One area where we will see this more and more is around environmental regulation. This bill, with some caveats that you could drive a truck through, gives rights for Korean mining corporations to sue state and federal governments that make decisions around mining approvals. The classic example of this potentially in the future is a coalmine called Wallarah 2 in the seat of Dobell to the south of me. This is a coalmine proposal that has stirred up quite contentious public discomfort. Before the last election, former Premier Barry O'Farrell and the disgraced resources minister Chris Hartcher made a promise that this mine would not go ahead. Subsequently, it is going through its consent process—and I am not commenting on the actual merits of the case, but by the Wallarah 2 coalmine proposal being owned by a Korean company that company now has a potential right to sue the New South Wales government if the New South Wales government decides not to approve that mine—a right that BHP does not have, a right that Rio Tinto does not have, a right that any other Australian based coal mining corporation does not have. That is a significant concern.

We have already seen these ISDS provisions exploited in other countries on environmental regulations. For example, there have been some notable cases in Canada as well. It is a real concern. These ISDS provisions do occur in other FTAs Australia has signed and we should not be including them. The sovereignty of this parliament should not be restricted by free trade agreements. I am proud to say that Labor has said that in government we would seek to renegotiate this aspect of the Korean FTA, to remove these objectionable provisions.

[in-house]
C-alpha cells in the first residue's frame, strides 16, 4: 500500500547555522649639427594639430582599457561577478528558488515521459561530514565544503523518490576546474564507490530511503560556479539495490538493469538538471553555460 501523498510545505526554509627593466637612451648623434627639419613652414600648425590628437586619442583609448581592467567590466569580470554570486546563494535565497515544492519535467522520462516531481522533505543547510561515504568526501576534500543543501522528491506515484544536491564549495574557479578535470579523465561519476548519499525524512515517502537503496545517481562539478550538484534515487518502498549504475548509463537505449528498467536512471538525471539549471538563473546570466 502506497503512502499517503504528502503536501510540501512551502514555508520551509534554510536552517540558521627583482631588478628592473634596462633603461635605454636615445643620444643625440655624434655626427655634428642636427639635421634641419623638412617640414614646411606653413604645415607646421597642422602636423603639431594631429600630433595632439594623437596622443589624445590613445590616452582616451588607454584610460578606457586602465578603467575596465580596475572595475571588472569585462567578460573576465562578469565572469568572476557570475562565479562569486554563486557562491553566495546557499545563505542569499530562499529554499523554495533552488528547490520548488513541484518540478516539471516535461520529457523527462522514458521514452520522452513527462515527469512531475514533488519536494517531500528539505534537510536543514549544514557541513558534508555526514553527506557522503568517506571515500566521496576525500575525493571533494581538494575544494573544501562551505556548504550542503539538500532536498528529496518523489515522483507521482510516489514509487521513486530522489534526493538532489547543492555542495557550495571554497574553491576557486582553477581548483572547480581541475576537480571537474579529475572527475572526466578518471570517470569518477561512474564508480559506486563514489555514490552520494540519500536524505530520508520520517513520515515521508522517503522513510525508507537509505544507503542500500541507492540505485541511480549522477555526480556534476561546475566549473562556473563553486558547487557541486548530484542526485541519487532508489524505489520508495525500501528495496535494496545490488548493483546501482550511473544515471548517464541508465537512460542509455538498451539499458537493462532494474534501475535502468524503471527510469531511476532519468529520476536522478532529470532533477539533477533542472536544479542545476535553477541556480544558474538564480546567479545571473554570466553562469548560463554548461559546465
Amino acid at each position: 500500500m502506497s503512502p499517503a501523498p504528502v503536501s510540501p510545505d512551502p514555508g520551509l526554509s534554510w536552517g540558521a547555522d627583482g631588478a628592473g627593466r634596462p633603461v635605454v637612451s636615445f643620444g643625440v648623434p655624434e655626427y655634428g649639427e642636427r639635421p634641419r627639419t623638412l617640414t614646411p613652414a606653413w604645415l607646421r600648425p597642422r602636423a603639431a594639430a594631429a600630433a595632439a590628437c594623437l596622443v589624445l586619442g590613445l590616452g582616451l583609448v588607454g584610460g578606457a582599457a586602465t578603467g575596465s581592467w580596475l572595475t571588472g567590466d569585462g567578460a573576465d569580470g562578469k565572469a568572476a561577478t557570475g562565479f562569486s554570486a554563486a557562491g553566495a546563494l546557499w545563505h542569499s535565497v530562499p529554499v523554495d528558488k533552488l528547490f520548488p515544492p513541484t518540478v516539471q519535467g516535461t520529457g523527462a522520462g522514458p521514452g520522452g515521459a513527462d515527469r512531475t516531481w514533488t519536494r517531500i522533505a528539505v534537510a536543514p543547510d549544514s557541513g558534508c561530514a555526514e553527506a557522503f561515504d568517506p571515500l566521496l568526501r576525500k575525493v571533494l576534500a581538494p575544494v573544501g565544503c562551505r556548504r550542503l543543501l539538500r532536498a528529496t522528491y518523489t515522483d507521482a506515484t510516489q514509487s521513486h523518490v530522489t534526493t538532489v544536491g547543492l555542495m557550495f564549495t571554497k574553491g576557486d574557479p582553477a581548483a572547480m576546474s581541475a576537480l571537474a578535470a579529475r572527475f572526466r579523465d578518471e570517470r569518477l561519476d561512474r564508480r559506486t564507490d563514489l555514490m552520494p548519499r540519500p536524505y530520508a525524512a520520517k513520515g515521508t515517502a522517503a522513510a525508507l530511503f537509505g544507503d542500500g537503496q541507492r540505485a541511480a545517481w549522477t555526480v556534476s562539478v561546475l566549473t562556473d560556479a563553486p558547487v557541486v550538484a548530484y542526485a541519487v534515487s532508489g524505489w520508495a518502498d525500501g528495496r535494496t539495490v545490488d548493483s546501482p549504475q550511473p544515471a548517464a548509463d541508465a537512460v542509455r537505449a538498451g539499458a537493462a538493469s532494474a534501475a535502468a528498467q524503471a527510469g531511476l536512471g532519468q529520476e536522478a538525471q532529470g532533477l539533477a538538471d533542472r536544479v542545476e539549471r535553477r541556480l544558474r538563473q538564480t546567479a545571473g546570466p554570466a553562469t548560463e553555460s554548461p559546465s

The second concerning aspect of the Korean FTA is around copyright and IP provisions. I want to refer in some detail to the excellent contribution by the member for Gellibrand, who is an IP lawyer and who sat on the treaties committee and made some very trenchant observations about the IP provisions of this treaty. He has stated that the IP section of this treaty is one of the most mendacious examples of policy laundering that we have seen in recent times. The consultation attachment of the national interest analysis of the KAFTA provides that, consistent with Australia's existing obligations in the Australia-US and Australia-Singapore FTAs, and to fully implement its obligations under KAFTA, the Copyright Act 1968 will require amendment in due course to provide a legal incentive for online service providers to cooperate with copyright owners in preventing infringement, due to the High Court's decision in Roadshow Films v iiNet, which found that ISPs are not liable for authorising the infringements of subscribers. This characterisation firstly is frankly wrong in law. The High Court's decision did not change anyone's legal rights or obligations. It merely confirmed the scope of the obligations which have been well understood by the industry.